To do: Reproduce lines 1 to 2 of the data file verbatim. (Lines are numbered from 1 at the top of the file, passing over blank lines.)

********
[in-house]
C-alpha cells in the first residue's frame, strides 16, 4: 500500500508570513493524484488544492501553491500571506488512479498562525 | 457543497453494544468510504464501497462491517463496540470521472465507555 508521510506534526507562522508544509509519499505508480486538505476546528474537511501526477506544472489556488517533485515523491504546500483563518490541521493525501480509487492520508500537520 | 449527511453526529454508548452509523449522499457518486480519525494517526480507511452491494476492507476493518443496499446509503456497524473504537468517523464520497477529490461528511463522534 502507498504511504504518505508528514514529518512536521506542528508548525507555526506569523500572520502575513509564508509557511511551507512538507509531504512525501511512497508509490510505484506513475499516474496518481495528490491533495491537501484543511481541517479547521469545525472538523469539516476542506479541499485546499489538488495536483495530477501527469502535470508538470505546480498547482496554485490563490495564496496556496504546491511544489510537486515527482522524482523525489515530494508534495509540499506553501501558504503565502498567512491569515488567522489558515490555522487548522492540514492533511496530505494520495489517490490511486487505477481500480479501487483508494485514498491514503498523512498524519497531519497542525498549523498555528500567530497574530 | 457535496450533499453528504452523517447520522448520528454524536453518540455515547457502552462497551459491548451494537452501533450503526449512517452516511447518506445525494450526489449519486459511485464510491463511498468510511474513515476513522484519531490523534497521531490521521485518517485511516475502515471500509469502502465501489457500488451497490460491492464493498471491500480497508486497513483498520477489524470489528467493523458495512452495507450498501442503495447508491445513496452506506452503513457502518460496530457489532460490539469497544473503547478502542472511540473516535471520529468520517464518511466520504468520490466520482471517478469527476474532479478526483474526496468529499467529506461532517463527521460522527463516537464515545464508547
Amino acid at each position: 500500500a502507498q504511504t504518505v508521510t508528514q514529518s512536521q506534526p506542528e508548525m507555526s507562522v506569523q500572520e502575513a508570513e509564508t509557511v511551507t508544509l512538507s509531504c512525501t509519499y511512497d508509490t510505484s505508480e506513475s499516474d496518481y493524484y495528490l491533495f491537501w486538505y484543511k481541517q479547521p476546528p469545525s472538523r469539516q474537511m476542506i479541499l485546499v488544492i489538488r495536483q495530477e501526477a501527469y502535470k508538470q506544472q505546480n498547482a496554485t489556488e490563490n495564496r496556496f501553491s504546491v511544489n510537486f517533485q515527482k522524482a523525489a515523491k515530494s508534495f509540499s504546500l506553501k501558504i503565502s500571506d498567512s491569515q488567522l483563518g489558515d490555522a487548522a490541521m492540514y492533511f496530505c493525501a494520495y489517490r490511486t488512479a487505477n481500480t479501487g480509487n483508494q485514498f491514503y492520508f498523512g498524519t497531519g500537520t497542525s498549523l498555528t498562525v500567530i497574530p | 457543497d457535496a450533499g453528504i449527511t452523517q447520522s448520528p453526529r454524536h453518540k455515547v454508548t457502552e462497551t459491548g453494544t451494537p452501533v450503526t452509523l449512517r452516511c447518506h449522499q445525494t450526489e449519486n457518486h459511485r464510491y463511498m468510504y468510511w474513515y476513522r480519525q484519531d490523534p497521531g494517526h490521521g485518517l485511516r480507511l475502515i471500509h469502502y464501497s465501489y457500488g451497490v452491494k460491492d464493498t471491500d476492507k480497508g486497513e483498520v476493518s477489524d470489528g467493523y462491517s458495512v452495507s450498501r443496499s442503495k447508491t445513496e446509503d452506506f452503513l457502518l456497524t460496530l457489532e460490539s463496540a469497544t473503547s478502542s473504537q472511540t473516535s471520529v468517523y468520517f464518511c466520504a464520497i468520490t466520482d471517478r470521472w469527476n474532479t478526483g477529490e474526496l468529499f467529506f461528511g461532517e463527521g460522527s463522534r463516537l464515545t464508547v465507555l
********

[in-house]
C-alpha cells in the first residue's frame, strides 16, 4: 500500500508570513493524484488544492501553491500571506488512479498562525 | 457543497453494544468510504464501497462491517463496540470521472465507555 508521510506534526507562522508544509509519499505508480486538505476546528474537511501526477506544472489556488517533485515523491504546500483563518490541521493525501480509487492520508500537520 | 449527511453526529454508548452509523449522499457518486480519525494517526480507511452491494476492507476493518443496499446509503456497524473504537468517523464520497477529490461528511463522534 502507498504511504504518505508528514514529518512536521506542528508548525507555526506569523500572520502575513509564508509557511511551507512538507509531504512525501511512497508509490510505484506513475499516474496518481495528490491533495491537501484543511481541517479547521469545525472538523469539516476542506479541499485546499489538488495536483495530477501527469502535470508538470505546480498547482496554485490563490495564496496556496504546491511544489510537486515527482522524482523525489515530494508534495509540499506553501501558504503565502498567512491569515488567522489558515490555522487548522492540514492533511496530505494520495489517490490511486487505477481500480479501487483508494485514498491514503498523512498524519497531519497542525498549523498555528500567530497574530 | 457535496450533499453528504452523517447520522448520528454524536453518540455515547457502552462497551459491548451494537452501533450503526449512517452516511447518506445525494450526489449519486459511485464510491463511498468510511474513515476513522484519531490523534497521531490521521485518517485511516475502515471500509469502502465501489457500488451497490460491492464493498471491500480497508486497513483498520477489524470489528467493523458495512452495507450498501442503495447508491445513496452506506452503513457502518460496530457489532460490539469497544473503547478502542472511540473516535471520529468520517464518511466520504468520490466520482471517478469527476474532479478526483474526496468529499467529506461532517463527521460522527463516537464515545464508547